CIT Group Inc’s board approved a deal late on Sunday with major bondholders to keep the company out of bankruptcy with a US$3 billion rescue loan, the New York Times reported.
The emergency financing is intended to give the firm time to restructure some of the billions of dollars in debt payments coming due this year, the Times reported, citing anonymous sources.
CIT representatives could not be reached for comment.
CIT had been negotiating with key bondholders — including bond manager Pimco — in an attempt to avoid a bankruptcy filing. Jeffrey Peek, the company’s chairman and chief executive, was actively involved in the talks, according to a person briefed on the matter. The person spoke on condition of anonymity because the talks are confidential.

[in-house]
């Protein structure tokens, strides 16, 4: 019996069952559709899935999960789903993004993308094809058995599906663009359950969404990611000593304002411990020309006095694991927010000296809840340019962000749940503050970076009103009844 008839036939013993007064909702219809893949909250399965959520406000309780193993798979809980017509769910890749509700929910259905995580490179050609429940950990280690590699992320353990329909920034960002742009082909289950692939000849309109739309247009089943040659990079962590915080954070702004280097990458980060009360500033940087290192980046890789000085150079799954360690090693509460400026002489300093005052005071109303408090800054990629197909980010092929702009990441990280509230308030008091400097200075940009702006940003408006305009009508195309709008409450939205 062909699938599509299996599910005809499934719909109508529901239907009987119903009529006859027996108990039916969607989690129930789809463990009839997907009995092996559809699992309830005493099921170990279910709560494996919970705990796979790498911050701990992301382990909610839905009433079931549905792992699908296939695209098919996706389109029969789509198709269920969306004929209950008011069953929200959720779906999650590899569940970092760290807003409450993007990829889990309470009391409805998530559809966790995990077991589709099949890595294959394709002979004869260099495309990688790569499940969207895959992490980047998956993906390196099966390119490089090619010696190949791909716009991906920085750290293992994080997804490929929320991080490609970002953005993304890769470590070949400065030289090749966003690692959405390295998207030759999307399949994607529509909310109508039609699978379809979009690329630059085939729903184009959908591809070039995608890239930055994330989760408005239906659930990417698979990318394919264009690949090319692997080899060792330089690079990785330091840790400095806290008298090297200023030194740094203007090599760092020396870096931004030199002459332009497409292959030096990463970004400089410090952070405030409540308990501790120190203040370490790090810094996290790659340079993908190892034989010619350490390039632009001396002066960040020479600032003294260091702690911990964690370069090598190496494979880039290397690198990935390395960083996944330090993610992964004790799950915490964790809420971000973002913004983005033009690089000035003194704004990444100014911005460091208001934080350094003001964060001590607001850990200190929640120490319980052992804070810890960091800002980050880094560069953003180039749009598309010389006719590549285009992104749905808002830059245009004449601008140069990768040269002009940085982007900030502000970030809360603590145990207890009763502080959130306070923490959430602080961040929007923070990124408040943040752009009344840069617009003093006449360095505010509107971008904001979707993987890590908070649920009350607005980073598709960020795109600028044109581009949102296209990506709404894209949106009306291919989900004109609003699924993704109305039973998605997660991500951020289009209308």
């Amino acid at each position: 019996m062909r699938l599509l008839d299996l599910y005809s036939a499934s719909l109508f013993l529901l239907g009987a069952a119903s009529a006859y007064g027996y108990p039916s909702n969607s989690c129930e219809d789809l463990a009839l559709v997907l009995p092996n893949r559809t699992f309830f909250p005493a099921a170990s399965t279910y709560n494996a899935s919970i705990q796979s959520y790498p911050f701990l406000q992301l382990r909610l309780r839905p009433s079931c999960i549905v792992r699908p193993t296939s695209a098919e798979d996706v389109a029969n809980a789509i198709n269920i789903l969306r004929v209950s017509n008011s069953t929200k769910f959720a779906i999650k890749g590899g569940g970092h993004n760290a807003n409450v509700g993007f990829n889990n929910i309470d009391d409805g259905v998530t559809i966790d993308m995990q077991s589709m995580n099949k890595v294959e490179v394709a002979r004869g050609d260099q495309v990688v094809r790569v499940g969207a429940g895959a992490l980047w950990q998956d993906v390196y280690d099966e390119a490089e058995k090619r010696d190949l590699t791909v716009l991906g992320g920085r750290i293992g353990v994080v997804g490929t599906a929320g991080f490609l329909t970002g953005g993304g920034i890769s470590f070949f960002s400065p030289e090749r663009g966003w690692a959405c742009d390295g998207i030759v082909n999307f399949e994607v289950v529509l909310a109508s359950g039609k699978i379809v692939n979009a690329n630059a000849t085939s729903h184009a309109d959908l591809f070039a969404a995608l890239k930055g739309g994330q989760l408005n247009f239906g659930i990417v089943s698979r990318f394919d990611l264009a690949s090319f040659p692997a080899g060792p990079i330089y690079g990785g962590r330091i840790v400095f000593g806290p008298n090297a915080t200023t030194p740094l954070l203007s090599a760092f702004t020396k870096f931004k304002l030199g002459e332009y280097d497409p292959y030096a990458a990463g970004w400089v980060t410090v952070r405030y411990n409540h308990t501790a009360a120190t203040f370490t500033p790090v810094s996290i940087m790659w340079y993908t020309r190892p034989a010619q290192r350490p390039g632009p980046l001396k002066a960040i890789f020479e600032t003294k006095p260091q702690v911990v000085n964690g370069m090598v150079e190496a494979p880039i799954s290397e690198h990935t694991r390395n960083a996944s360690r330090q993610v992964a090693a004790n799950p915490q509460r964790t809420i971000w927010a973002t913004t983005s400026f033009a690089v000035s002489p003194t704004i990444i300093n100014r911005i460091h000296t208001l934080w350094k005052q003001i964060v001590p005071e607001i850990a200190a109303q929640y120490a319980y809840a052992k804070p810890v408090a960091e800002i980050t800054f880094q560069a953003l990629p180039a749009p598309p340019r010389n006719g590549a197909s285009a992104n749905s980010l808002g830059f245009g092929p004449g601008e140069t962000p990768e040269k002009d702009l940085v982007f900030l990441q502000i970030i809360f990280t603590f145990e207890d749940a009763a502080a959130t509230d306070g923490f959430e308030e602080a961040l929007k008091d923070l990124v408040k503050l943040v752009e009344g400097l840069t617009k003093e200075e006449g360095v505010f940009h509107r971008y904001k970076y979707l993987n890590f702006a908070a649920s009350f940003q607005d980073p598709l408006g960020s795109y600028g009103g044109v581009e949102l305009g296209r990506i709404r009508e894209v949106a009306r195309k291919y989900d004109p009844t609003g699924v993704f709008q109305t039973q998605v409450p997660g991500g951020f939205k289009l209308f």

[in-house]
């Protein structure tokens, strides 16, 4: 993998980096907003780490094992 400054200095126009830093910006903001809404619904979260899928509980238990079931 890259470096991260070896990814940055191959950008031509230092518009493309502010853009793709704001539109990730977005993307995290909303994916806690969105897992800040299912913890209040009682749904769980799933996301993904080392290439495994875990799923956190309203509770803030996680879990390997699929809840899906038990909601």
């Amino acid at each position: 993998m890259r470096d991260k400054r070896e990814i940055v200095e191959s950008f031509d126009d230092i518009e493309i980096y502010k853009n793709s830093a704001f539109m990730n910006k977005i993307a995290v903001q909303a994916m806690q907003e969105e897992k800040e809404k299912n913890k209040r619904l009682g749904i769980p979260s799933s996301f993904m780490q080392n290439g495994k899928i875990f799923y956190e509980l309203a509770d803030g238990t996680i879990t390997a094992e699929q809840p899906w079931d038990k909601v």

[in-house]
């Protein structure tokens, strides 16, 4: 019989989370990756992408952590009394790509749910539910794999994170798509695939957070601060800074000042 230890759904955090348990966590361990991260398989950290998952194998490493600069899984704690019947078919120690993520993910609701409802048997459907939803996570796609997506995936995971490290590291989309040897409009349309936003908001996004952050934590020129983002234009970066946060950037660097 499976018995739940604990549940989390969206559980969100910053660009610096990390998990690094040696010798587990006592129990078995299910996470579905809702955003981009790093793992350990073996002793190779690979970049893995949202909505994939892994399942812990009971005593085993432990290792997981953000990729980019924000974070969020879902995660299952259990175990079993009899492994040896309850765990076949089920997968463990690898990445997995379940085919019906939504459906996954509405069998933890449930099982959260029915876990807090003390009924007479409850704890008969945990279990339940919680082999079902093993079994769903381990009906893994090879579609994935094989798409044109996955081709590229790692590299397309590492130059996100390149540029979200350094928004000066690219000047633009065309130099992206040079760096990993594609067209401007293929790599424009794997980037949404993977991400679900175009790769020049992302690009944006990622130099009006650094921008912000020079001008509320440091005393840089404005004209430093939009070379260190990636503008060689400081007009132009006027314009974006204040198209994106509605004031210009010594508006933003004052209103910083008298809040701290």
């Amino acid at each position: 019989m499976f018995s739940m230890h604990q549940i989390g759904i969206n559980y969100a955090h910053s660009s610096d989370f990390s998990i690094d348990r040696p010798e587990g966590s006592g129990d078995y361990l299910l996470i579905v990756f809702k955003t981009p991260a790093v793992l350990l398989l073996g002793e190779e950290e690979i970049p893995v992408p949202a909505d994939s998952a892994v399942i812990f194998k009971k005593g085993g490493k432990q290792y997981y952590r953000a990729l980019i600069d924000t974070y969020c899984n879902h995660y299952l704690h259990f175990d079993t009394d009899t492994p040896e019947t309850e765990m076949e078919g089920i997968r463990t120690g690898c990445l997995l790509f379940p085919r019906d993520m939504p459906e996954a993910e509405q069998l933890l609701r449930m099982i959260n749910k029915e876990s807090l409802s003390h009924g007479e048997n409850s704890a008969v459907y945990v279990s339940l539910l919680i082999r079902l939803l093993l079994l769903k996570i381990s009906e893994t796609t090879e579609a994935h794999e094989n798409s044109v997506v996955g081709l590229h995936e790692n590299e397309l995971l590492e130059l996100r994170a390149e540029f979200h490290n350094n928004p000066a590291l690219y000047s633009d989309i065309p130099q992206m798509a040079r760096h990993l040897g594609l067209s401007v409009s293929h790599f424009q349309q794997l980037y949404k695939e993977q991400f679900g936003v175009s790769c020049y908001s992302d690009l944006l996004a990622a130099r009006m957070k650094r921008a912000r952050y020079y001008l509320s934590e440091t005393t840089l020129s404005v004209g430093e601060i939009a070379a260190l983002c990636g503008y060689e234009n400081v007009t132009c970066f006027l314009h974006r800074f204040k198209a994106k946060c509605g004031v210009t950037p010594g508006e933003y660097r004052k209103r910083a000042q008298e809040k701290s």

CIT has been scrambling to raise US$2 billion to US$4 billion after the federal government refused to bail out the company. Rescue talks with government regulators broke off late on Wednesday after days of round-the-clock negotiations.
Under the deal, CIT’s main bondholders would give the company US$3 billion at an initial rate of 10.5 percent, the Times reported.
A bankruptcy filing would have threatened funding for scores of small businesses across the country. It also would have wiped out US$2.3 billion in federal bailout money injected into the company.
The lender faces US$7.4 billion in debt due in the first quarter of next year. Highlighting its woes, CIT will be removed from the Standard & Poor’s 500 index on Friday and replaced with software distributor Red Hat Inc.
CIT had warned that depriving it of more federal aid could imperil about a million corporate borrowers — from Dunkin’ Donuts franchisees to retailer Dillards Inc. But the administration of US President Barack Obama turned down the company’s request, showing that it was drawing a line on federal rescues for troubled financial firms.
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